Summer: 7 Ways to Keep Bugs From Bugging Your Kids

Disclaimer: The U.S. Department of Education does not mandate or prescribe particular curricula or lesson plans. This information is provided for the visitor’s convenience and is included here as an example of the many resources that parents and educators may find helpful and use at their option. See the full FREE disclaimer.

With children taking advantage of milder weather to be outdoors more, there is a greater potential risk of exposure to bugs. In addition to annoying bites and stings, some insects pose more serious threats. For example, mosquitoes can carry West Nile Virus and ticks can carry Lyme disease. Here are some suggestions to help you protect your kids to ensure they have a healthy summer.

1. Cover up: When practical, you can cover up kids as much as possible with long pants and long sleeves. The Food and Drug Administration (FDA), among other suggestions, advises against wearing bright colors, which attract some insects. The United States Department of Agriculture also offers suggestions, such as wearing clothes light in color.

Repellency awareness bottle graphic

Repellency awareness bottle graphic

2. Try a repellent: When temperatures soar, and covering up becomes impractical, you may wish to resort to a bug repellent. In addition to the FDA’s suggestions on repellent use, including treating clothes or buying clothes pre-treated with repellents, the U.S. Environmental Protection Agency (EPA) has an online tool to assist people in mosquito and tick repellent applications. EPA is also proposing a graphic, intended to appear on the labels of insect repellent products. The graphic indicates which insect(s) the product will repel (mosquitoes and/or ticks) and the estimated number of hours the product will work effectively. The SPF of bug repellents, if you will. Companies are being invited to participate in including the graphic on their products.

3. Get rid of insect-breeding areas: Go on a search with your kids around your yard, porch, or balcony, and look for any standing water. Insects, such as mosquitoes, breed in such environments. Ask kids to identify items, like empty flowerpots or cans, or unused wading pools, which contain water where mosquitoes could reproduce. Ask your kids if they can think of any use for this water, like watering the lawn or flowers.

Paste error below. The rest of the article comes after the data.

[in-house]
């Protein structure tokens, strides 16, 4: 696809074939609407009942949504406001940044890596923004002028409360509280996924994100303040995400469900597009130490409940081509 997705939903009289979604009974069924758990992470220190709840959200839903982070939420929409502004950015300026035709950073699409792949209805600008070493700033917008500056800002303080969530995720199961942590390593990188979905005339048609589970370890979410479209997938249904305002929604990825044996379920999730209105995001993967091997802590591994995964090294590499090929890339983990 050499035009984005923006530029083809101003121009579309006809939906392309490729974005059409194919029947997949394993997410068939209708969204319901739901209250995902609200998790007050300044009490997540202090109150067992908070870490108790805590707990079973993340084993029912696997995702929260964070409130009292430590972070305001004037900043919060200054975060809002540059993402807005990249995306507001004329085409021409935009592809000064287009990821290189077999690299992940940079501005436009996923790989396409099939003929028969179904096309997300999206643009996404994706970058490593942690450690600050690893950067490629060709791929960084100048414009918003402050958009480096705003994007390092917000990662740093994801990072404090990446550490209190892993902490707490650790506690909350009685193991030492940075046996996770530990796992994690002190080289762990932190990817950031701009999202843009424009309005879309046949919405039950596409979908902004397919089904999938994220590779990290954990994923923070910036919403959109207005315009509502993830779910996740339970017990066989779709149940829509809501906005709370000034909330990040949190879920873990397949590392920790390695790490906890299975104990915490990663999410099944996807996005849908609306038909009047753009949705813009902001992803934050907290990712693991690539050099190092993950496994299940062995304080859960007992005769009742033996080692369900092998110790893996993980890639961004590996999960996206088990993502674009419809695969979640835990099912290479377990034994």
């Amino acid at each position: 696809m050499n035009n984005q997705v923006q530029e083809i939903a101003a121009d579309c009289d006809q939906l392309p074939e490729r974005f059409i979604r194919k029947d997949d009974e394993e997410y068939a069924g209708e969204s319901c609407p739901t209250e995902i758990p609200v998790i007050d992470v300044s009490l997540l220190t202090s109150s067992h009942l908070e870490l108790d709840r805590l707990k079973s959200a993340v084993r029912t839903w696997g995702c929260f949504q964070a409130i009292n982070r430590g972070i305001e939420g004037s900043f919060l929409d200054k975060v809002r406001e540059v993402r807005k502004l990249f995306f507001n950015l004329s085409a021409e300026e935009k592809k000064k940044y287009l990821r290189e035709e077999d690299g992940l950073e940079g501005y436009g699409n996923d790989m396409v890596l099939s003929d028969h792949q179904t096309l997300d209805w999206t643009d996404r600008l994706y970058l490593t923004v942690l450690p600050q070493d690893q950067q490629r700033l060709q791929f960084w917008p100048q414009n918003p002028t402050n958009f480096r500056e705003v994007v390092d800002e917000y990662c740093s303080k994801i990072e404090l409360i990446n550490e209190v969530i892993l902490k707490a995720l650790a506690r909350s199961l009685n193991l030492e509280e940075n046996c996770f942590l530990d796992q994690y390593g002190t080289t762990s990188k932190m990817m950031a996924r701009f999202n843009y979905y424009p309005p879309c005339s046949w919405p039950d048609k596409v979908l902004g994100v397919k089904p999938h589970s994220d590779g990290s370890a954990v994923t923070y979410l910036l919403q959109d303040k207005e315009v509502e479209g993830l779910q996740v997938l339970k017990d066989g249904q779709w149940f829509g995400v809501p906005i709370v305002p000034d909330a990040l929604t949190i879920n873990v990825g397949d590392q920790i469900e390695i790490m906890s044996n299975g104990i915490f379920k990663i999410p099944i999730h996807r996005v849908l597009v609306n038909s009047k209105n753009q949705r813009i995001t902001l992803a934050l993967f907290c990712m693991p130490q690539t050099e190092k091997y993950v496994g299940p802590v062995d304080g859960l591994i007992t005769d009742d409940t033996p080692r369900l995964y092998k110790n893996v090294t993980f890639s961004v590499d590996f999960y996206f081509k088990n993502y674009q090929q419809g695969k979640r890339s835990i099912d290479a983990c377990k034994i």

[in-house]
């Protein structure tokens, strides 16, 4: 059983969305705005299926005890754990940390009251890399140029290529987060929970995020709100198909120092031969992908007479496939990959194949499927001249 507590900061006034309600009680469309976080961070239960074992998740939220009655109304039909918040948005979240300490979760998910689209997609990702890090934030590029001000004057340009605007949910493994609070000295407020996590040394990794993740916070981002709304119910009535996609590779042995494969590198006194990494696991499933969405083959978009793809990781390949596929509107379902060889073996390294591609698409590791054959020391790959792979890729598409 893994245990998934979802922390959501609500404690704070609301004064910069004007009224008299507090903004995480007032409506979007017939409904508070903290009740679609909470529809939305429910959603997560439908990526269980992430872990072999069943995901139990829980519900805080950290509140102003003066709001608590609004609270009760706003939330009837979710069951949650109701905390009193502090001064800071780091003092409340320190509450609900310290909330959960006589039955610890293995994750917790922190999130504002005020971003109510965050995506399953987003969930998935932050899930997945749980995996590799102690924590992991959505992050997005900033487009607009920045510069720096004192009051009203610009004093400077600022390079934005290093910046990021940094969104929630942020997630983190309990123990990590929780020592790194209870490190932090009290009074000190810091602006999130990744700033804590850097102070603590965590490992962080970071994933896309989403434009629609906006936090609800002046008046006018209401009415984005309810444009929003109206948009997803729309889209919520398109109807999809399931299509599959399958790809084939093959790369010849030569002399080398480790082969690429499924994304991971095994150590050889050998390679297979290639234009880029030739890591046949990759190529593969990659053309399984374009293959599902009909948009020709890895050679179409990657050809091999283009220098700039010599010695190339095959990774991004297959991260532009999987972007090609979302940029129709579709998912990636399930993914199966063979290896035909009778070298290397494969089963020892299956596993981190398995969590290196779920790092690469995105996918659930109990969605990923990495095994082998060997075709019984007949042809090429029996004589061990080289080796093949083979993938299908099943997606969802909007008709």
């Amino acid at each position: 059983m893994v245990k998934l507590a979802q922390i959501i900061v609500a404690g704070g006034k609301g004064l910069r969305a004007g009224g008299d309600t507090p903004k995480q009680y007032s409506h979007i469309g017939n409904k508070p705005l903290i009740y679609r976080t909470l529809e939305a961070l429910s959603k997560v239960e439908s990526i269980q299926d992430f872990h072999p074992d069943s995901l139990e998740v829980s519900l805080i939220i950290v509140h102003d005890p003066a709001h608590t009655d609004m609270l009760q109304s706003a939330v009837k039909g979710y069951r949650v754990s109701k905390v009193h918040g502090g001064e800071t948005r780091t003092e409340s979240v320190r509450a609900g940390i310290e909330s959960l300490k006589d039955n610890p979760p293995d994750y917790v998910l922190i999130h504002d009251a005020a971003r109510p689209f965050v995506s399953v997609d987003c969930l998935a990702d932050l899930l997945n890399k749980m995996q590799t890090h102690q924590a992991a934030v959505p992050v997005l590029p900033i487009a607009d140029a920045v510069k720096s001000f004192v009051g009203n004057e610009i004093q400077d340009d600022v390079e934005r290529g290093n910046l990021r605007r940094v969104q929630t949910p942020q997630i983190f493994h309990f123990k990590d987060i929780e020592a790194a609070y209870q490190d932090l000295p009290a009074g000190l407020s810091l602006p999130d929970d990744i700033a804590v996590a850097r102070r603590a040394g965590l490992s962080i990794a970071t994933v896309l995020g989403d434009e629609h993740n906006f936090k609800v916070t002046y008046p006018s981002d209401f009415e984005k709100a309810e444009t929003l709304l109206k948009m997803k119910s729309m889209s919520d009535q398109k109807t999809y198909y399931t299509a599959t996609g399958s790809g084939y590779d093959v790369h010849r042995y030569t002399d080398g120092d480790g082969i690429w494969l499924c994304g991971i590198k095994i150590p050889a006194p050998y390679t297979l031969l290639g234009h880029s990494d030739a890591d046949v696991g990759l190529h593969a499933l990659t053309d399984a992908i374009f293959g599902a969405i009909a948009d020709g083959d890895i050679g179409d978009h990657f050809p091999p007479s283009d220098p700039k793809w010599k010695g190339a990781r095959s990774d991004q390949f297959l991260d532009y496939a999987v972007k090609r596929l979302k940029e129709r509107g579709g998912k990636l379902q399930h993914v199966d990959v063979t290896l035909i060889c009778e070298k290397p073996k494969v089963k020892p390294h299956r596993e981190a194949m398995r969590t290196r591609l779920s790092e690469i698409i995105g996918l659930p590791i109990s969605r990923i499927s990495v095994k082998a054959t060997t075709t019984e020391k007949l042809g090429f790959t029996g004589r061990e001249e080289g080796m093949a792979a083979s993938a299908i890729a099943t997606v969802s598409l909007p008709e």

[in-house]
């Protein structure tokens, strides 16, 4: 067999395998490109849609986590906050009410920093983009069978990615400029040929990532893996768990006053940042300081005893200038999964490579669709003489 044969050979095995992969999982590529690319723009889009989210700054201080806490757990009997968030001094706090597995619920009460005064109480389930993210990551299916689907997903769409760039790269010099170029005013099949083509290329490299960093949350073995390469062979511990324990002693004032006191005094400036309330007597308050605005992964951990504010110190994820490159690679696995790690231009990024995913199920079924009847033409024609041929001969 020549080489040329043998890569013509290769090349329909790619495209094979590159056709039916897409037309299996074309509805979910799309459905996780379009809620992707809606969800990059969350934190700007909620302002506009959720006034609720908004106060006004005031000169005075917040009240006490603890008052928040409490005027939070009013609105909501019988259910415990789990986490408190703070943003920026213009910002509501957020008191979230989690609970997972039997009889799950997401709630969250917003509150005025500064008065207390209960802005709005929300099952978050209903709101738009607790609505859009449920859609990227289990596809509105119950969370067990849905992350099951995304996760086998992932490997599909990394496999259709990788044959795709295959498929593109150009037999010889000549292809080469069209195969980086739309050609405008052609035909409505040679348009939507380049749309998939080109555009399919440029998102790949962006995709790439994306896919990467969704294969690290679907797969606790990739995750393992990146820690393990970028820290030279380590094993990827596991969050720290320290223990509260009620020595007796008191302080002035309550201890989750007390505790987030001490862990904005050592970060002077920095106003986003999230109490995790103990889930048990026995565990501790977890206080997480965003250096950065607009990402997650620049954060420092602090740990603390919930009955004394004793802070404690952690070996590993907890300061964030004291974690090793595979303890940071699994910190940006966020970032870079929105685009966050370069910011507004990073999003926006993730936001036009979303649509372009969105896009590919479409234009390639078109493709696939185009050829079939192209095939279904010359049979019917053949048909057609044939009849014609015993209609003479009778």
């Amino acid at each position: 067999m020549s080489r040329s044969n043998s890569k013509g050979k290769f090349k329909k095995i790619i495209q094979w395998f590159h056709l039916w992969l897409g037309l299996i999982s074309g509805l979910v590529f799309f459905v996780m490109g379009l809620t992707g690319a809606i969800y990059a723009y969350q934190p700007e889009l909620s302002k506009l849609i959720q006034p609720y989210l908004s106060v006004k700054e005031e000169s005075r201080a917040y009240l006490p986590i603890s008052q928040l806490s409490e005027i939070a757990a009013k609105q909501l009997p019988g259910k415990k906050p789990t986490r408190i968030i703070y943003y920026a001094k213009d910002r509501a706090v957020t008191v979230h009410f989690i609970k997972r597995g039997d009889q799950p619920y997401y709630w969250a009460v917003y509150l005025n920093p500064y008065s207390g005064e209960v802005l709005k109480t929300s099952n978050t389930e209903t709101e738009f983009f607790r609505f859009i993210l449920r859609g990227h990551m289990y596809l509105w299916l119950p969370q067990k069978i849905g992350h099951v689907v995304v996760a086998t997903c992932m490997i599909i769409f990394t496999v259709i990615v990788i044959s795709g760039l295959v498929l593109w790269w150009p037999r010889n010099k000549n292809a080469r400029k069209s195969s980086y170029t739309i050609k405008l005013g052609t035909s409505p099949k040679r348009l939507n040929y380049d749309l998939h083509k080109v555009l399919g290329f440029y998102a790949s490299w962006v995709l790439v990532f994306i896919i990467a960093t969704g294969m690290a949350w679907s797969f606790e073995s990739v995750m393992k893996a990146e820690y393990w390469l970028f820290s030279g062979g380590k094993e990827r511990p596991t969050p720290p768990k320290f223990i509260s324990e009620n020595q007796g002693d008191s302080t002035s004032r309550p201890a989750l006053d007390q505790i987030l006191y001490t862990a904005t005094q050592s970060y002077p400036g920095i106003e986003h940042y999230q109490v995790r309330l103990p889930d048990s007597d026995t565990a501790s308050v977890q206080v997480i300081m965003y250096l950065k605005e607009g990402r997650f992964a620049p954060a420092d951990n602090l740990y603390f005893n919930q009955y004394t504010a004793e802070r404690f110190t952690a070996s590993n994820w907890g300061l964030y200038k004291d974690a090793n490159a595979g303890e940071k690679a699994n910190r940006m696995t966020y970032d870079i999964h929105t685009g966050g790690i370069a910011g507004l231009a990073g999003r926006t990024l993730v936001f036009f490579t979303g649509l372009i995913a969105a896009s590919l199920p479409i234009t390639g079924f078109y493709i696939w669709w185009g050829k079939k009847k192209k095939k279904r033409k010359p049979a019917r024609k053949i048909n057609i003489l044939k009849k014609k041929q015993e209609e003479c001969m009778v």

Mosquitoes

Mosquitoes

4. Play Mosquito Tag: One way to put the “Let’s Move!” initiative into summer activities is to play games, such as tag, incorporating the theme of mosquitoes into the fun. While there are variations on the game, essentially there is a “mosquito group” of players, who can have foam pool noodles as “stingers,” and who try to tag the other group of players with the noodles. Tagged players then freeze until they are rescued by untagged players, who yell the name of a bug to be “untagged.”

5. Learn how to identify and remove a tick: Ticks can attach themselves to parents, kids, and even the family pet, so after being outdoors, check yourself, your children, and pets when you get inside, even if your outdoor adventures were only in the backyard. The Centers for Disease Control provides instructions for tick removal. Your goal is to remove the tick as quickly as possible, instead of waiting for it to detach.

6. Find out more about local bugs: The relative prevalence of bugs in warm weather may spark kids’ curiosity to learn more. See if you have any local nature centers with relevant programs. Found in national, state, and local community parks, nature centers provide a slice of the natural environment in different locales. Try going on a hunt in your backyard or local park and see how many different kinds of bugs you can find or try searching for unusual looking bugs, such as the praying mantis, which is a predator of other insects itself.

Rock Creek Park Nature Center in Washington, DC

Rock Creek Park Nature Center in Washington, DC

7. Read about insects: Reading books on bugs with your kids may also help to promote awareness of the presence of bugs and prompt kids to take precautionary steps if warranted. Some books that may interest them include:

Peterson First Guides: Insects By: Christopher Leahy

Peterson First Guides: Insects
By: Christopher Leahy

The Icky Bug Alphabet Book By: Jerry Pallotta

The Icky Bug Alphabet Book
By: Jerry Pallotta

 

 

 

 

 

 

 

Activities, such as these, and more are just a few of the ideas you can try to help promote your kids’ bug safety awareness so they can have a bug-free summer.